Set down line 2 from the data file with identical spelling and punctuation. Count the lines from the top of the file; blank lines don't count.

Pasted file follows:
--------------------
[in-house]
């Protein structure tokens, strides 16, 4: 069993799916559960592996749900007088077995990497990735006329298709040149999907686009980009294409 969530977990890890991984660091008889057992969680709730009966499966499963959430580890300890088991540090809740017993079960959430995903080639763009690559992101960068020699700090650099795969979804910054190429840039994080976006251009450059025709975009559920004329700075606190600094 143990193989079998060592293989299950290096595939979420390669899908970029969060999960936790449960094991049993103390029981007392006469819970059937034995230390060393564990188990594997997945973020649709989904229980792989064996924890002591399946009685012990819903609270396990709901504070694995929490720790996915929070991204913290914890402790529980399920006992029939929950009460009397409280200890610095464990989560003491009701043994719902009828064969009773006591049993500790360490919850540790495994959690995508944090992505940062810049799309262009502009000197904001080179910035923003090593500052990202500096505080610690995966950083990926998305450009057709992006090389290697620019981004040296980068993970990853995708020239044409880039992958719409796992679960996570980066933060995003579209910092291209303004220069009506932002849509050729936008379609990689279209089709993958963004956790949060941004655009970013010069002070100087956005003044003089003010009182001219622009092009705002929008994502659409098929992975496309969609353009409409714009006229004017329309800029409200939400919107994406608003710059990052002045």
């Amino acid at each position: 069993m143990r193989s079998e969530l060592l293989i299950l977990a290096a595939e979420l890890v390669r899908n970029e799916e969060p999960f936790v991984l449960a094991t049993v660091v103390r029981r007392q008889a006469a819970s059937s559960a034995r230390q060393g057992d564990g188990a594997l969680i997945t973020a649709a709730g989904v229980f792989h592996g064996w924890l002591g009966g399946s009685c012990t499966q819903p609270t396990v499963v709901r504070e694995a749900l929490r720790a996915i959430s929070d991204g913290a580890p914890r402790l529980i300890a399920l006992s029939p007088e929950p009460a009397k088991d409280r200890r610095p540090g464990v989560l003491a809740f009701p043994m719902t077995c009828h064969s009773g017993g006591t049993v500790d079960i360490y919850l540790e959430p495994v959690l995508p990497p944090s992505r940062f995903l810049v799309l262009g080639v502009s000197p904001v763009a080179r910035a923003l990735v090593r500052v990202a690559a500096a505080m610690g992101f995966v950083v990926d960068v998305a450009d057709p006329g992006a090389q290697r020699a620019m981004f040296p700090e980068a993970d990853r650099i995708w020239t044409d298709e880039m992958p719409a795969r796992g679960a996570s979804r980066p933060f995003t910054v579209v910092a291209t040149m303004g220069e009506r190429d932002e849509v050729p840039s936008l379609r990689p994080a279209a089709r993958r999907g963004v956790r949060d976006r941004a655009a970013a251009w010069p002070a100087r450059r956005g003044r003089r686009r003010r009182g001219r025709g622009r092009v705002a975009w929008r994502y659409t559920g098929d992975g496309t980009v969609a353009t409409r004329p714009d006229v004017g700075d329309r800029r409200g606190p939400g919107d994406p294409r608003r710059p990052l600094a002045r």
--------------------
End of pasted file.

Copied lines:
């Protein structure tokens, strides 16, 4: 069993799916559960592996749900007088077995990497990735006329298709040149999907686009980009294409 969530977990890890991984660091008889057992969680709730009966499966499963959430580890300890088991540090809740017993079960959430995903080639763009690559992101960068020699700090650099795969979804910054190429840039994080976006251009450059025709975009559920004329700075606190600094 143990193989079998060592293989299950290096595939979420390669899908970029969060999960936790449960094991049993103390029981007392006469819970059937034995230390060393564990188990594997997945973020649709989904229980792989064996924890002591399946009685012990819903609270396990709901504070694995929490720790996915929070991204913290914890402790529980399920006992029939929950009460009397409280200890610095464990989560003491009701043994719902009828064969009773006591049993500790360490919850540790495994959690995508944090992505940062810049799309262009502009000197904001080179910035923003090593500052990202500096505080610690995966950083990926998305450009057709992006090389290697620019981004040296980068993970990853995708020239044409880039992958719409796992679960996570980066933060995003579209910092291209303004220069009506932002849509050729936008379609990689279209089709993958963004956790949060941004655009970013010069002070100087956005003044003089003010009182001219622009092009705002929008994502659409098929992975496309969609353009409409714009006229004017329309800029409200939400919107994406608003710059990052002045």